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Private equity in Asia is still calculating new technology’s cost/benefit balance

9 June 2022

Mandy Lam

Director, Fund Services, Hong Kong, Intertrust Group

Mandy Lam

Director, Fund Services, Hong Kong, Intertrust Group

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Asian private equity fund management sees the promise in automation but is yet to fully adopt it

What does distributed ledger technology (DLT) promise for Asian private equity? For now, it’s difficult to say. There’s plenty of talk but little action.

Clearly there is potential in terms of efficiency, transparency and improving investor confidence in data reliability – but it is still only potential.

Nobody in private equity expects that to change soon. At present DLT and other promising technologies, such as automation and machine learning, are simply bumping up against the complex realities of private equity fund management – and the sector’s reluctance to invest beyond what is absolutely necessary.

Manual processes persist

Automation is making great strides in other asset classes. But in Asia, DLT and other new technologies have still not fully convinced many private equity managers that their benefits outweigh the implementation costs.

This is not down to some technophobe mentality. In Hong Kong and China, everyone pays using a smartphone app. People are happy to adopt the latest technology. By contrast, many private equity funds are still monitored on spreadsheets and manually managed .

Why are these digital natives not embracing technology in their work lives?

Simply because, in the private equity space, the case for many of these technologies has yet to be convincingly made.

The barrier is cost and complexity

Cost lies at the heart of this. Private equity is complicated, and no two funds are the same. They are based on “deals” rather than “trades” and could also be in the form of side letter arrangements. All of this creates the need for considerable customisation.

So it’s very difficult to import a system that works well for all scenarios – especially when those scenarios might change.

Generic fund technology requires considerable fine-tuning for private equity, and that complexity adds cost – a real challenge in Asia, where the market is young and many firms are relatively small by global standards.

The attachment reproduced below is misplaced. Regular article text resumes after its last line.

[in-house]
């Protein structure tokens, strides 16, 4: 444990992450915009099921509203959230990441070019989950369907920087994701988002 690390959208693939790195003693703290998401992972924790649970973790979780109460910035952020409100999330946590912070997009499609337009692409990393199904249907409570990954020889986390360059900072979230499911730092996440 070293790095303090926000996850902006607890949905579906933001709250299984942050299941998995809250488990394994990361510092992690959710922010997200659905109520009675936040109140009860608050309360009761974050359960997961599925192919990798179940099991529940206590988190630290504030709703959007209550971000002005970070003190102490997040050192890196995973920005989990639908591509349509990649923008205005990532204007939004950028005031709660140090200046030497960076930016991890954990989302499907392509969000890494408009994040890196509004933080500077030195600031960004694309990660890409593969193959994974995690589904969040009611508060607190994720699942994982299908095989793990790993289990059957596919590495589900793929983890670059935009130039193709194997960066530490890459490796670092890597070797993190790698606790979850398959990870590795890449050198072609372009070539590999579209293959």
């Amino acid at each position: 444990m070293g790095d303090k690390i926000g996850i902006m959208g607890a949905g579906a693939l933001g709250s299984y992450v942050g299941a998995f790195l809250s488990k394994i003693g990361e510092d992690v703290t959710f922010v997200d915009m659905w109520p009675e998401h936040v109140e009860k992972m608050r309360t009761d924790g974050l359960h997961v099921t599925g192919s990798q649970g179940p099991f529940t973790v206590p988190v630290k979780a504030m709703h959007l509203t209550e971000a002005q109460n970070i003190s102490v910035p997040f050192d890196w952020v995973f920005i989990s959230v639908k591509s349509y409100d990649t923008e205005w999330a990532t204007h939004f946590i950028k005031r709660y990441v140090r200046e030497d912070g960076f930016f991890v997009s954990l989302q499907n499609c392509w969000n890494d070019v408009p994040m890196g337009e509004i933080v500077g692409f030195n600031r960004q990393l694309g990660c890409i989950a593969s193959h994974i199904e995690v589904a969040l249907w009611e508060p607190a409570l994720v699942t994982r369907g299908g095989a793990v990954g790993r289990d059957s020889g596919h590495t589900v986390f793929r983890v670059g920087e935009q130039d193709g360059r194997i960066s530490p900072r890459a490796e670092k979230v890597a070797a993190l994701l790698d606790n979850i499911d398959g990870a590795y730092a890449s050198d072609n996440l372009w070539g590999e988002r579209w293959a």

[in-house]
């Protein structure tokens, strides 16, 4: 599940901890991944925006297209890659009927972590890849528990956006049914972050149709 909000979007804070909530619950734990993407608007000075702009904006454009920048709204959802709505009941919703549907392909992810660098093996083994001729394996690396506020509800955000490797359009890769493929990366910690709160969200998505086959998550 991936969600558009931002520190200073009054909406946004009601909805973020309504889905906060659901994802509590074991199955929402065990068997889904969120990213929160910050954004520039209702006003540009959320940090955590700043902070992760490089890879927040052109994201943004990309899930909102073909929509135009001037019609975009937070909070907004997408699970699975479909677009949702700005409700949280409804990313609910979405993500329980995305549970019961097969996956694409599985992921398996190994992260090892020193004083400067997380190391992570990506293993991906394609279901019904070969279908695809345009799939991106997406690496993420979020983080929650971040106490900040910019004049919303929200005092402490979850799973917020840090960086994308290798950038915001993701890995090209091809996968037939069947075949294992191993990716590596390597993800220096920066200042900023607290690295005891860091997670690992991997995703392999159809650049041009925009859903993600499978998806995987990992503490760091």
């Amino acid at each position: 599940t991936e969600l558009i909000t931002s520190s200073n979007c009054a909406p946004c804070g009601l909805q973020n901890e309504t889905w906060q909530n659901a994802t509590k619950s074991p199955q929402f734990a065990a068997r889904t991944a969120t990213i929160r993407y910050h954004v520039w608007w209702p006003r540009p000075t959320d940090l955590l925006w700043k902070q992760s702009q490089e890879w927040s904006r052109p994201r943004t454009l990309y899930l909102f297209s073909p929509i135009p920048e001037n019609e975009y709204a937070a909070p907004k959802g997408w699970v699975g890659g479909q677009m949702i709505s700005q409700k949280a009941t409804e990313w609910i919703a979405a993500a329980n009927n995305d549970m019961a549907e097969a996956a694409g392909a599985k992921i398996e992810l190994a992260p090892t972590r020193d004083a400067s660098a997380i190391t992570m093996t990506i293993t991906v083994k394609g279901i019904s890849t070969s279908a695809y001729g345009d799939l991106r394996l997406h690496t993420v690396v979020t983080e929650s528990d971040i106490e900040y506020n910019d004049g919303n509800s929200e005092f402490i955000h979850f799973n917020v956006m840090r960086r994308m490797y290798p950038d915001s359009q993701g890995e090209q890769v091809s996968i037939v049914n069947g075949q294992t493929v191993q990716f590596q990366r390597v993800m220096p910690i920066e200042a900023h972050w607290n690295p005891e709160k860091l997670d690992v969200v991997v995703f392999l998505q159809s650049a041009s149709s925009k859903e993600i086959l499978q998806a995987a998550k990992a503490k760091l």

If you have USD1bn in assets under management (AUM), you can create bespoke technology and spread the cost among a large cohort of investors.

When you have only USD50m in AUM, you don’t have that option.

While there is growing investor demand for more data and reporting in Asia private equity, ultimately investors put their money into private equity to maximise returns.

While they will always appreciate more information, fund managers must find the optimal balance between giving investors what they want and keeping costs to a minimum. At present, some of the most talked-about new technologies fall on the wrong side of that line.

Ownership of data

Will that change? In some areas, the case for better technology is being made.

For example, investors want online portals that let them monitor their portfolios anytime and anywhere. This desire for control – and the ability to self-serve – is being imported from the consumer space.

For fund managers, an efficient, user-friendly investor portal is a win-win. Investors want information across the fund cycle, alongside regular updates on costs and fees. By giving them ownership of their own data, funds escape some of the burden of basic reporting.

At Intertrust Group, the most frequently asked questions from private equity fund managers are about our portal. It is now generally accepted that digital platforms bring considerable benefits for investors and managers alike.

Other questions are often around regulatory compliance. Smaller funds in particular tend to be less confident about handling this kind of data.

The information has to be collected, validated, filed and protected using linked digital systems. This is a complex and time-consuming task, with significant penalties for non-compliance.

Funds need to invest in the relevant technology and can choose to implement and maintain it in house or outsource to a trusted third party.

Either way, even smaller funds in Asia are accepting the need for better technology in these areas and understanding the efficiency it can bring.

Similarly, they understand that automation, machine learning and DLT will all eventually play a role in private equity. But private equity funds see no advantage in being early adopters. They will wait till the case has been more convincingly made, and costs are low enough for painless adoption.

Why Intertrust Group?

  • As a strategic partner, we offer a full-spectrum service tailored to meet all back-office needs throughout the life of a private capital fund. This is against a background of ever-increasing reporting demands.
  • Our proprietary innovative technologies combine with global knowledge and experience to deliver added-value services catering for all asset classes, while increasing manager visibility of portfolios on behalf of a fund’s investors.
  • Our expert teams harness tools and cutting-edge technologies to eliminate costly errors in handling fund administration and corporate actions, investor relations and portfolio management.
  • Intertrust Group is a publicly listed company with 70 years’ experience providing world-class trust and corporate services to clients around the world.